4. Cas9 Variants Expand the Target Repertoire in Caenorhabditis elegans.

    Science.gov (United States)

    Bell, Ryan T; Fu, Becky X H; Fire, Andrew Z

    2016-02-01

    The proliferation of CRISPR/Cas9-based methods in Caenorhabditis elegans has enabled efficient genome editing and precise genomic tethering of Cas9 fusion proteins. Experimental designs using CRISPR/Cas9 are currently limited by the need for a protospacer adjacent motif (PAM) in the target with the sequence NGG. Here we report the characterization of two modified Cas9 proteins in C. elegans that recognize NGA and NGCG PAMs. We found that each variant could stimulate homologous recombination with a donor template at multiple loci and that PAM specificity was comparable to that of wild-type Cas9. To directly compare effectiveness, we used CRISPR/Cas9 genome editing to generate a set of assay strains with a common single-guide RNA (sgRNA) target sequence, but that differ in the juxtaposed PAM (NGG, NGA, or NGCG). In this controlled setting, we determined that the NGA PAM Cas9 variant can be as effective as wild-type Cas9. We similarly edited a genomic target to study the influence of the base following the NGA PAM. Using four strains with four NGAN PAMs differing only at the fourth position and adjacent to the same sgRNA target, we observed that efficient homologous replacement was attainable with any base in the fourth position, with an NGAG PAM being the most effective. In addition to demonstrating the utility of two Cas9 mutants in C. elegans and providing reagents that permit CRISPR/Cas9 experiments with fewer restrictions on potential targets, we established a means to benchmark the efficiency of different Cas9::PAM combinations that avoids variations owing to differences in the sgRNA sequence. Copyright © 2016 by the Genetics Society of America.

  5. Cas9 Variants Expand the Target Repertoire in Caenorhabditis elegans

    Science.gov (United States)

    Bell, Ryan T.; Fu, Becky X. H.; Fire, Andrew Z.

    2016-01-01

    The proliferation of CRISPR/Cas9-based methods in Caenorhabditis elegans has enabled efficient genome editing and precise genomic tethering of Cas9 fusion proteins. Experimental designs using CRISPR/Cas9 are currently limited by the need for a protospacer adjacent motif (PAM) in the target with the sequence NGG. Here we report the characterization of two modified Cas9 proteins in C. elegans that recognize NGA and NGCG PAMs. We found that each variant could stimulate homologous recombination with a donor template at multiple loci and that PAM specificity was comparable to that of wild-type Cas9. To directly compare effectiveness, we used CRISPR/Cas9 genome editing to generate a set of assay strains with a common single-guide RNA (sgRNA) target sequence, but that differ in the juxtaposed PAM (NGG, NGA, or NGCG). In this controlled setting, we determined that the NGA PAM Cas9 variant can be as effective as wild-type Cas9. We similarly edited a genomic target to study the influence of the base following the NGA PAM. Using four strains with four NGAN PAMs differing only at the fourth position and adjacent to the same sgRNA target, we observed that efficient homologous replacement was attainable with any base in the fourth position, with an NGAG PAM being the most effective. In addition to demonstrating the utility of two Cas9 mutants in C. elegans and providing reagents that permit CRISPR/Cas9 experiments with fewer restrictions on potential targets, we established a means to benchmark the efficiency of different Cas9::PAM combinations that avoids variations owing to differences in the sgRNA sequence. PMID:26680661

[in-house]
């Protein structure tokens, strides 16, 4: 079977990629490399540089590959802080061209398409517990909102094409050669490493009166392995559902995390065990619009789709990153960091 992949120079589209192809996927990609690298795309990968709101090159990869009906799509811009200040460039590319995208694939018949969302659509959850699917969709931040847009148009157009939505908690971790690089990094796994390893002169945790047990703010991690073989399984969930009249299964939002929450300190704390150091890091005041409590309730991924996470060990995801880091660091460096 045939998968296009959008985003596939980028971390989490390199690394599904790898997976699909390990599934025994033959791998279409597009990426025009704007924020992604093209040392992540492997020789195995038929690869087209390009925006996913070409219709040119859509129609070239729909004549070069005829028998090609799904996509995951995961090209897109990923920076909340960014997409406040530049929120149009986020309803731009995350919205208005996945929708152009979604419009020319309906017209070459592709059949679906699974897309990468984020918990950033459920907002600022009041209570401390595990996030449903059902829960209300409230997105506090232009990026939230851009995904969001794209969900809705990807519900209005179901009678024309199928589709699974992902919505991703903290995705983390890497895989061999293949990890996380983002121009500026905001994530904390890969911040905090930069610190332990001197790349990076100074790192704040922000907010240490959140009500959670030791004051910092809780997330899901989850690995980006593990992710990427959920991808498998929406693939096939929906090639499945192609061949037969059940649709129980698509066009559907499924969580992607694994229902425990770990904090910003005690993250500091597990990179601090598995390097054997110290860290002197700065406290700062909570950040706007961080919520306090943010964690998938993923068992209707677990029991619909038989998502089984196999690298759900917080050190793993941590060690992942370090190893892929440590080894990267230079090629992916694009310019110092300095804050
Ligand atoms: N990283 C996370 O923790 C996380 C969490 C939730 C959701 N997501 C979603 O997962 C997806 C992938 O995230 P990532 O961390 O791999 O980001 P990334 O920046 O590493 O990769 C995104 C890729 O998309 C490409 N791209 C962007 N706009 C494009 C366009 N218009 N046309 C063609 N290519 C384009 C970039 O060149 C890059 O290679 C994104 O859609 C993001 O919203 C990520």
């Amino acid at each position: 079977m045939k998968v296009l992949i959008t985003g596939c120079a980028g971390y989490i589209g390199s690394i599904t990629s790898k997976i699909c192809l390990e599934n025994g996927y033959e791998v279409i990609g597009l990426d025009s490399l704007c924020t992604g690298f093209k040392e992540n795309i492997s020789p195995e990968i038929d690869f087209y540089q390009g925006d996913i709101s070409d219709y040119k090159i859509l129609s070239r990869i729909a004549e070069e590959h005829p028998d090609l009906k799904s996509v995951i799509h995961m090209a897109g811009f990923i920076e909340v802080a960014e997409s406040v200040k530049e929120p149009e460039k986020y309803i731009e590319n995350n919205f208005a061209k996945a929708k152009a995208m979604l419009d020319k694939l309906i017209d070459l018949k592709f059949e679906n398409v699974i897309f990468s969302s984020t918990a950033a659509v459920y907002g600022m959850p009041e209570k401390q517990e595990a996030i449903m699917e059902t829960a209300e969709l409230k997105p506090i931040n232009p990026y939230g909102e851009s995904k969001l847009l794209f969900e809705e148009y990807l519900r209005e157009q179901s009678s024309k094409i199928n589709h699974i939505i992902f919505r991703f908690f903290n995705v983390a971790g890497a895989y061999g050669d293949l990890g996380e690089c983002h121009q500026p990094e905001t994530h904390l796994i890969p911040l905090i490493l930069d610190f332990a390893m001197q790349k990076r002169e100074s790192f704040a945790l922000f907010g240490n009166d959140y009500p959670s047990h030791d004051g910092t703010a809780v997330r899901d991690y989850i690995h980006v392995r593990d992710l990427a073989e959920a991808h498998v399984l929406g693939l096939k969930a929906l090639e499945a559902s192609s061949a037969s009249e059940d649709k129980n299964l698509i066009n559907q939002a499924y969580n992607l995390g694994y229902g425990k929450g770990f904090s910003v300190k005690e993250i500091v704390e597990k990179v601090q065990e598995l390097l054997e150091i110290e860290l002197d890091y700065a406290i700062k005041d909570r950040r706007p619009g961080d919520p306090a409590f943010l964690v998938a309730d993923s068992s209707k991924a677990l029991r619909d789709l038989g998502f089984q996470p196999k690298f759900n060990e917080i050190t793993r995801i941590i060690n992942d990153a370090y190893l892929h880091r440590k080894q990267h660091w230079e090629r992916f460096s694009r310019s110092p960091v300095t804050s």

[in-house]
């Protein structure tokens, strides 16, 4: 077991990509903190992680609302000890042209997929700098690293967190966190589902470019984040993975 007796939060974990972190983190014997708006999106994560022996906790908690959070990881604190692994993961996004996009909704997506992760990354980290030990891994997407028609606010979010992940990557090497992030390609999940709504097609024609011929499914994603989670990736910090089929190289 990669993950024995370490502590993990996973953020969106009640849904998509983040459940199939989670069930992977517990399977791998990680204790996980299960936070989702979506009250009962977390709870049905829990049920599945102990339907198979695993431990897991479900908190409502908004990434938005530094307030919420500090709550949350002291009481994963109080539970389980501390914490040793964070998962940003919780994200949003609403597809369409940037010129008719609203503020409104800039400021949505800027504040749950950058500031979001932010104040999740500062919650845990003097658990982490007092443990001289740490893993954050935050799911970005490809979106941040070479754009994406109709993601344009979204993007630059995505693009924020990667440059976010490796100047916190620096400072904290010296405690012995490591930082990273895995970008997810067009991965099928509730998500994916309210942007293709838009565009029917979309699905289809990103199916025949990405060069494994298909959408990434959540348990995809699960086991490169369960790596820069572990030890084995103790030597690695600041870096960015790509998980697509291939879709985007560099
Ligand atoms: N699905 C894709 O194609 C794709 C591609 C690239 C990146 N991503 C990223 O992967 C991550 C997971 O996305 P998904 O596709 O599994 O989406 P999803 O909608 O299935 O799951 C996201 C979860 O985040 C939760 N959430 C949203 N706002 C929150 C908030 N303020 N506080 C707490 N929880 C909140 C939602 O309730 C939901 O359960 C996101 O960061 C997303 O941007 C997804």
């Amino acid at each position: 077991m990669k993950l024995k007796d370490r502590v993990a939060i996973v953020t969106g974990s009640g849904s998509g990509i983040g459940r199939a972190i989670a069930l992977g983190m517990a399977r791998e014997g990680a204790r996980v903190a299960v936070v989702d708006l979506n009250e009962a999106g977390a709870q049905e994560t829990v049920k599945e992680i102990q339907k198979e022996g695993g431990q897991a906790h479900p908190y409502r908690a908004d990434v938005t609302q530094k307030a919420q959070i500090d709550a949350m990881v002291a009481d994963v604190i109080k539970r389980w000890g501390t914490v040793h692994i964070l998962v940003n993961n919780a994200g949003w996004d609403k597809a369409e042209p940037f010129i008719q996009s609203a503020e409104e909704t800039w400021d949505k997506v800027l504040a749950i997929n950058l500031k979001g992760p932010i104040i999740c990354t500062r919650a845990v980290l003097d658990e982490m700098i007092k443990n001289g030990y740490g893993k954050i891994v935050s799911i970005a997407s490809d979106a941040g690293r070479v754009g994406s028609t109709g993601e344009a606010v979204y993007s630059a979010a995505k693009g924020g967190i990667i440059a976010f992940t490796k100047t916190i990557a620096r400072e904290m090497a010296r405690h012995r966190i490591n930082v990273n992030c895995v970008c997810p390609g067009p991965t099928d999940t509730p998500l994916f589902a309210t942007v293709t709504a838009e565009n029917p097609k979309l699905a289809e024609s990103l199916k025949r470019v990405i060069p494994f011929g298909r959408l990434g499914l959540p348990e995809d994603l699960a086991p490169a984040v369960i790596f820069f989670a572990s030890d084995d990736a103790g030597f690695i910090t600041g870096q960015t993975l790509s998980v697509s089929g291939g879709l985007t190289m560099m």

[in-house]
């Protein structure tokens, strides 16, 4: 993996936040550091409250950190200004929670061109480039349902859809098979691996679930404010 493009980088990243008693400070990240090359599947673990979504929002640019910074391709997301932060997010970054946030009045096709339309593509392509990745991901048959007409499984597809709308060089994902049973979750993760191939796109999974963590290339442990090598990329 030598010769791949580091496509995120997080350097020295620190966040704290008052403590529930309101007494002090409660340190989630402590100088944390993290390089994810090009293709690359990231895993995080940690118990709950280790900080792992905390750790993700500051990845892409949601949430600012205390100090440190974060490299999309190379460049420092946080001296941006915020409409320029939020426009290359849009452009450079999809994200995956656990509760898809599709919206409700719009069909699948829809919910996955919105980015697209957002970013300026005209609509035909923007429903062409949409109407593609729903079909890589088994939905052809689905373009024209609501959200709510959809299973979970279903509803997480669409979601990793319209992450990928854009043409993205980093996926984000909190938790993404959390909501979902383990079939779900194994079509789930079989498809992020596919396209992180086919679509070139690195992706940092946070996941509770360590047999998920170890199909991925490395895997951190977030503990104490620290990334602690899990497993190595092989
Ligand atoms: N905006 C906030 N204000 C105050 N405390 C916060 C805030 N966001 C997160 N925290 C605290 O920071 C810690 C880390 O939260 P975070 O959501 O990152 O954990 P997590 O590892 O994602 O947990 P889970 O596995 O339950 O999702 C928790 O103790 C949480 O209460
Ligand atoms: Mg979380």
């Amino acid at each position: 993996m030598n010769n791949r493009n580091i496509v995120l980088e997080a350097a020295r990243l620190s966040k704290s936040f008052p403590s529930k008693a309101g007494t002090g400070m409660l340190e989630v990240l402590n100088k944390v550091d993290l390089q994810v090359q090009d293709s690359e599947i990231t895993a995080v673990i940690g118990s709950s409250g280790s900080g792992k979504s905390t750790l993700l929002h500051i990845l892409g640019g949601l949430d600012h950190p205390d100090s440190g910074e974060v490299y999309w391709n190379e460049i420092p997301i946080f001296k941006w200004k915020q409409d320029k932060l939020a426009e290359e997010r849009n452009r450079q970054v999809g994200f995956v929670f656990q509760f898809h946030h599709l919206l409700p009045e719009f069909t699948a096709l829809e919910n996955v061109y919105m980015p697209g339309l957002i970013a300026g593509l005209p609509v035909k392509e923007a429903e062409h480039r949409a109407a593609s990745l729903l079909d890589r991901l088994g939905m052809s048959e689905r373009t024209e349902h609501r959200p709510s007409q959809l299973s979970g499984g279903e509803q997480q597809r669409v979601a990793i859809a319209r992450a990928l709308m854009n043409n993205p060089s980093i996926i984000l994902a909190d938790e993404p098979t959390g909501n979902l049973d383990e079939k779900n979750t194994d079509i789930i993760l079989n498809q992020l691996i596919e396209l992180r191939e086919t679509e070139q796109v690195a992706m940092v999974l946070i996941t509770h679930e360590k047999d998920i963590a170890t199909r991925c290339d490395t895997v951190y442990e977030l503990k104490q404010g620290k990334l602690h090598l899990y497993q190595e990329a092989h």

6. Forces applied during classical touch assays for Caenorhabditis elegans.

    Directory of Open Access Journals (Sweden)

    Adam L Nekimken

    Full Text Available For decades, Caenorhabditis elegans roundworms have been used to study the sense of touch, and this work has been facilitated by a simple behavioral assay for touch sensation. To perform this classical assay, an experimenter uses an eyebrow hair to gently touch a moving worm and observes whether or not the worm reverses direction. We used two experimental approaches to determine the manner and moment of contact between the eyebrow hair tool and freely moving animals and the forces delivered by the classical assay. Using high-speed video (2500 frames/second, we found that typical stimulus delivery events include a brief moment when the hair is contact with the worm's body and not the agar substrate. To measure the applied forces, we measured forces generated by volunteers mimicking the classical touch assay by touching a calibrated microcantilever. The mean (61 μN and median forces (26 μN were more than ten times higher than the 2-μN force known to saturate the probability of evoking a reversal in adult C. elegans. We also considered the eyebrow hairs as an additional source of variation. The stiffness of the sampled eyebrow hairs varied between 0.07 and 0.41 N/m and was correlated with the free length of hair. Collectively, this work establishes that the classical touch assay applies enough force to saturate the probability of evoking reversals in adult C. elegans in spite of its variability among trials and experimenters and that increasing the free length of the hair can decrease the applied force.

  7. Anti-aging properties of Ribes fasciculatum in Caenorhabditis elegans.

    Science.gov (United States)

    Jeon, Hoon; Cha, Dong Seok

    2016-05-01